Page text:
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  • Zahra S.

Bigger in the South

Updated: Jun 15, 2020

Summer of my senior year in college my friend Padmini and I decided that we were going to go camping. The weather was nice, and the idea of an adventure was exciting. Padmini drove up to my school and we decided to take my car over to this campground in Georgia.

The drive was long but fun, we chatted listened to music and enjoyed each other´s company as we made our way to the campground. As we drove further, and further buildings disappeared, and we were met with trees and the beautiful scent of nature.

As two people of color the area was a bit alarming, but that is for an entirely different story. We made it to the campsite safe and sound and set up our gear.

The trip was great. We ate, junk food mostly, I am now a lover of red velvet and Oreo pop tarts. Probably the most fattening of their products. Oh well. We took a great hike on the trail and then the next day when it was time to leave, of course something happened.



Now Padmini and I both had at that time small red cars. Neither of us southern bells had trucks. We had decided that we would take my car to Georgia and everything was peachy until I drove into a small concave while leaving the campground.

#georgia #hiking #landscape

To our utter amusement we were stuck. Reversing. No. Revving. No. We were like glue in hair. We needed to be pulled out. So now here we are standing as the ass and back wheel of my car are in the air.

When a situation with your car arises the most logical thing is to call for road assistance. Tell me though how we were so far out into the boonies that neither of us could get cell service.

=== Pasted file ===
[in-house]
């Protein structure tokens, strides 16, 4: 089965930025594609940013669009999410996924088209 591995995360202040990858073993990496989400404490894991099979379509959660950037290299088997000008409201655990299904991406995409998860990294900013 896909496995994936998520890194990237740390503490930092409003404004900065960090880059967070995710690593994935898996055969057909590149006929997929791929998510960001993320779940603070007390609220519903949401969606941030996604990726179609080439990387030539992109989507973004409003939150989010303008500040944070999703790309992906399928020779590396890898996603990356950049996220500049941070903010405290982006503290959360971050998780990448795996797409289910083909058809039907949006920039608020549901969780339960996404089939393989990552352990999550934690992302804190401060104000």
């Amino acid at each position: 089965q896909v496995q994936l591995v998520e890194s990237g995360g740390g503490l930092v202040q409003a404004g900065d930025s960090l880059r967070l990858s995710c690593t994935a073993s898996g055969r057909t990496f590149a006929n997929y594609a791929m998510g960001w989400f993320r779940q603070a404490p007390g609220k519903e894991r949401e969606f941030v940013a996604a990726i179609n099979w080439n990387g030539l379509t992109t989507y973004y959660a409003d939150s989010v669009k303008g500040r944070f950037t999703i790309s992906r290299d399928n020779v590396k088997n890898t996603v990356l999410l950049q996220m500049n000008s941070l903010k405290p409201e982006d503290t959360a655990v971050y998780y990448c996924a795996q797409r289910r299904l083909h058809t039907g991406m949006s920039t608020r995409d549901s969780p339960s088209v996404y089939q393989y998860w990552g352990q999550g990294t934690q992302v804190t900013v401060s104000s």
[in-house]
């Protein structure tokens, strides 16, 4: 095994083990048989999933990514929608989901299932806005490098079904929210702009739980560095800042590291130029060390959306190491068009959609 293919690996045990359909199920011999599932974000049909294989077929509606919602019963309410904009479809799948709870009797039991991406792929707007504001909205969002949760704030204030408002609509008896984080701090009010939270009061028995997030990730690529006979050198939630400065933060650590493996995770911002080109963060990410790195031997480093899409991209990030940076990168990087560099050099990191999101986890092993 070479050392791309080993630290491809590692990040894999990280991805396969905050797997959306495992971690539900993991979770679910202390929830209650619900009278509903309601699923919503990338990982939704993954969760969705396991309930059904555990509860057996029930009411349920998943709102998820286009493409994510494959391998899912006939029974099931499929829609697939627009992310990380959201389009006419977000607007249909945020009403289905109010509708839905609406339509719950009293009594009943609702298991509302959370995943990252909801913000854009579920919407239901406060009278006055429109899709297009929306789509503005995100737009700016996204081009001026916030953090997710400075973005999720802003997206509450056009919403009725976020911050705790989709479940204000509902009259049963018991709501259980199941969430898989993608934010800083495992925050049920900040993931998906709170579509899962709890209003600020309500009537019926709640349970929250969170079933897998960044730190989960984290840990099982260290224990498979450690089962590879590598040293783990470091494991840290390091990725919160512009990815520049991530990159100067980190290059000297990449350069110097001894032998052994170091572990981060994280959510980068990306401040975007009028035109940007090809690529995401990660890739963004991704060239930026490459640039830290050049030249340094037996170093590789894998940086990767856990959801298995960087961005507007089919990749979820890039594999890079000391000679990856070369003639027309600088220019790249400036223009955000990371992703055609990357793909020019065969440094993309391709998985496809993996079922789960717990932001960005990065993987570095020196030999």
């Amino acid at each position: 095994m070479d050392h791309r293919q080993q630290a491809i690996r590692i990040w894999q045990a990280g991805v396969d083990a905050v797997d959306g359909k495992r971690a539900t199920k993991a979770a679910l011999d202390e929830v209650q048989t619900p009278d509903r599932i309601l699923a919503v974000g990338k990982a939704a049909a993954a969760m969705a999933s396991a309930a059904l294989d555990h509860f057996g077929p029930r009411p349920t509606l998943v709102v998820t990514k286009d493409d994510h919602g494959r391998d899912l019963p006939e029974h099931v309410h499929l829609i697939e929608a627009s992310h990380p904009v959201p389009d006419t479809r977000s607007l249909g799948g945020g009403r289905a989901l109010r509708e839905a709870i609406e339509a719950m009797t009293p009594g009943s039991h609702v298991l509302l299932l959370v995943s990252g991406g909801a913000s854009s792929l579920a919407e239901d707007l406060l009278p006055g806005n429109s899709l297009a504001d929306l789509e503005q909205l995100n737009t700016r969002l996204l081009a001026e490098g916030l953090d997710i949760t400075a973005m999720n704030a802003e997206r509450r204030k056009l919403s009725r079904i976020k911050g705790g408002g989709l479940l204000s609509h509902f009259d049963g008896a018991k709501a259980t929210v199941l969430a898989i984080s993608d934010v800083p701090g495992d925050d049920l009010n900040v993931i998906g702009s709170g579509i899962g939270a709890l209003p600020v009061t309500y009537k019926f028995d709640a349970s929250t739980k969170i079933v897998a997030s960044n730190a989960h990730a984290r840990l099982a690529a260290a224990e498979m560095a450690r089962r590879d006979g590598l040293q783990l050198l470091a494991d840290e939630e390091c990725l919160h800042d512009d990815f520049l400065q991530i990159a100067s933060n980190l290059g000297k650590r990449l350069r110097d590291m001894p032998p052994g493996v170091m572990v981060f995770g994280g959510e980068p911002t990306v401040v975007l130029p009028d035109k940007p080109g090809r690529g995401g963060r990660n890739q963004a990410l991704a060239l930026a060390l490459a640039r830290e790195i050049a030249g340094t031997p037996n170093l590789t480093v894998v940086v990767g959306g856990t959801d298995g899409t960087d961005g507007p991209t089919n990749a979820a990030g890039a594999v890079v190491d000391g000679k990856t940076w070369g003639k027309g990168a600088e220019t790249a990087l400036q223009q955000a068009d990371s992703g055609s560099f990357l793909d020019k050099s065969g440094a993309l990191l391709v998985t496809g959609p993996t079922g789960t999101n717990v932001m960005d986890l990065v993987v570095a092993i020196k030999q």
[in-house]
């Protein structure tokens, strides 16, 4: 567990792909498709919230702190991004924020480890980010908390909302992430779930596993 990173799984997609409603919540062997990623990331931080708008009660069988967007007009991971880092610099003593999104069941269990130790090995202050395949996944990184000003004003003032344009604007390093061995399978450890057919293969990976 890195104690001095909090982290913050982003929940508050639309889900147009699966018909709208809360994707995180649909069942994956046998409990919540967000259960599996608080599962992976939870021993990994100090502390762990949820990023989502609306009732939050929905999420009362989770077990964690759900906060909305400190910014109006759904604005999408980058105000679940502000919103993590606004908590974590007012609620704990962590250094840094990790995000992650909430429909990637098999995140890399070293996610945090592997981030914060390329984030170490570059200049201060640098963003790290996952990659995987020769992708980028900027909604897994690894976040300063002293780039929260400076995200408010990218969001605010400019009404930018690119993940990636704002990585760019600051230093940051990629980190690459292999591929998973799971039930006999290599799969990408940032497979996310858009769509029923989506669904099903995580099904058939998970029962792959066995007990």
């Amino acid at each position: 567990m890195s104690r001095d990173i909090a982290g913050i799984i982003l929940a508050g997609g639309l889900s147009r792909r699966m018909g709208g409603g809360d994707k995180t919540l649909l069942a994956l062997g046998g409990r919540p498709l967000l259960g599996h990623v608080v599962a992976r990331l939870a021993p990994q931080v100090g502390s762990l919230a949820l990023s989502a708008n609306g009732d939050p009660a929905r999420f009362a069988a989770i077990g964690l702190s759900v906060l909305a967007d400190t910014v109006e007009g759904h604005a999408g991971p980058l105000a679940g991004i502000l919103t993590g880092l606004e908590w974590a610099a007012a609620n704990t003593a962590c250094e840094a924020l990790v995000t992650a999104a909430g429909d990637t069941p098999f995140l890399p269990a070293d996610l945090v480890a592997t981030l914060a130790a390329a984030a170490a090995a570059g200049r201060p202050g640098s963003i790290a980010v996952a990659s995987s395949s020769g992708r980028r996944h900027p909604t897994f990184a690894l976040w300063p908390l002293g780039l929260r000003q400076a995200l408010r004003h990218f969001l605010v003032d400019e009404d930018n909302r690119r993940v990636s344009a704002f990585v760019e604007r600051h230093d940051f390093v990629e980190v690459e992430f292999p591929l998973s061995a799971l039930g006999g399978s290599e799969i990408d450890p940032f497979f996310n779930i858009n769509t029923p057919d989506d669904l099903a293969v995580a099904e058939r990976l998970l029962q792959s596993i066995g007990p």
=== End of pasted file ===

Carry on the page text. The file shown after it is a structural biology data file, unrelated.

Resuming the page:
I looked up to the sky and I cackled. How in the world was this happening? What were the chances that this would happen? All the frustration and anxiety resulted in gut clenching, eye watering, knee wobbling laughter.

Padmini looking very lost as to what was happening stared at me as if I was crazy. In that instant I just might have been. From the day we arrived there we saw maybe one or two other people. The road was clear of any cars and the hiking area, where there was a gift shop, even if it wasn’t so far off was closed.

I stood there with the sun beating down on me as I tried to catch my breath, praying that somehow this would be solved. Lo and behold this maintenance guy rolls up on this dry dusty road. He hops out his truck “Looks like y’all need some help”.

The relief that flooded out of my pores was overwhelming. Even as the man pulled us out of that ditch, and we drove away offering all our thanks we did not pass another soul on the road.

I thanked the Lord and said I’m never camping with a car again.

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